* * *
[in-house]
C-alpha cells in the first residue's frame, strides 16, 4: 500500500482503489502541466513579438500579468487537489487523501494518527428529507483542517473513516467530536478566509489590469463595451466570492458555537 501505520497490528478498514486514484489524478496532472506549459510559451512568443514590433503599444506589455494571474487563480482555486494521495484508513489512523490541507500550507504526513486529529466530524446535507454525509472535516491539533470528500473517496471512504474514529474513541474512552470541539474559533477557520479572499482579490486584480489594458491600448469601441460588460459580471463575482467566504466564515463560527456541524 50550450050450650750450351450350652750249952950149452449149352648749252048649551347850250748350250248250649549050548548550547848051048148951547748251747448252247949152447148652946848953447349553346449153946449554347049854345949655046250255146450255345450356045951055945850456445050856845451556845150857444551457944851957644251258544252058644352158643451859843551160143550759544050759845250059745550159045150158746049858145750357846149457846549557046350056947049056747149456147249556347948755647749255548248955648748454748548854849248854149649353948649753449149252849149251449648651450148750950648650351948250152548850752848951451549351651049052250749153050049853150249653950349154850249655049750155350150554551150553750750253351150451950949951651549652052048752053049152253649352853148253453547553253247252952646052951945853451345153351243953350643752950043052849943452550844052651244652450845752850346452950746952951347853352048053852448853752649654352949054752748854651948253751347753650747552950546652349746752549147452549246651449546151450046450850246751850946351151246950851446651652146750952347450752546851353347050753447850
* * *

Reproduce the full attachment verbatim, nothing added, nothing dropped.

[in-house]
C-alpha cells in the first residue's frame, strides 16, 4: 500500500482503489502541466513579438500579468487537489487523501494518527428529507483542517473513516467530536478566509489590469463595451466570492458555537 501505520497490528478498514486514484489524478496532472506549459510559451512568443514590433503599444506589455494571474487563480482555486494521495484508513489512523490541507500550507504526513486529529466530524446535507454525509472535516491539533470528500473517496471512504474514529474513541474512552470541539474559533477557520479572499482579490486584480489594458491600448469601441460588460459580471463575482467566504466564515463560527456541524 50550450050450650750450351450350652750249952950149452449149352648749252048649551347850250748350250248250649549050548548550547848051048148951547748251747448252247949152447148652946848953447349553346449153946449554347049854345949655046250255146450255345450356045951055945850456445050856845451556845150857444551457944851957644251258544252058644352158643451859843551160143550759544050759845250059745550159045150158746049858145750357846149457846549557046350056947049056747149456147249556347948755647749255548248955648748454748548854849248854149649353948649753449149252849149251449648651450148750950648650351948250152548850752848951451549351651049052250749153050049853150249653950349154850249655049750155350150554551150553750750253351150451950949951651549652052048752053049152253649352853148253453547553253247252952646052951945853451345153351243953350643752950043052849943452550844052651244652450845752850346452950746952951347853352048053852448853752649654352949054752748854651948253751347753650747552950546652349746752549147452549246651449546151450046450850246751850946351151246950851446651652146750952347450752546851353347050753447850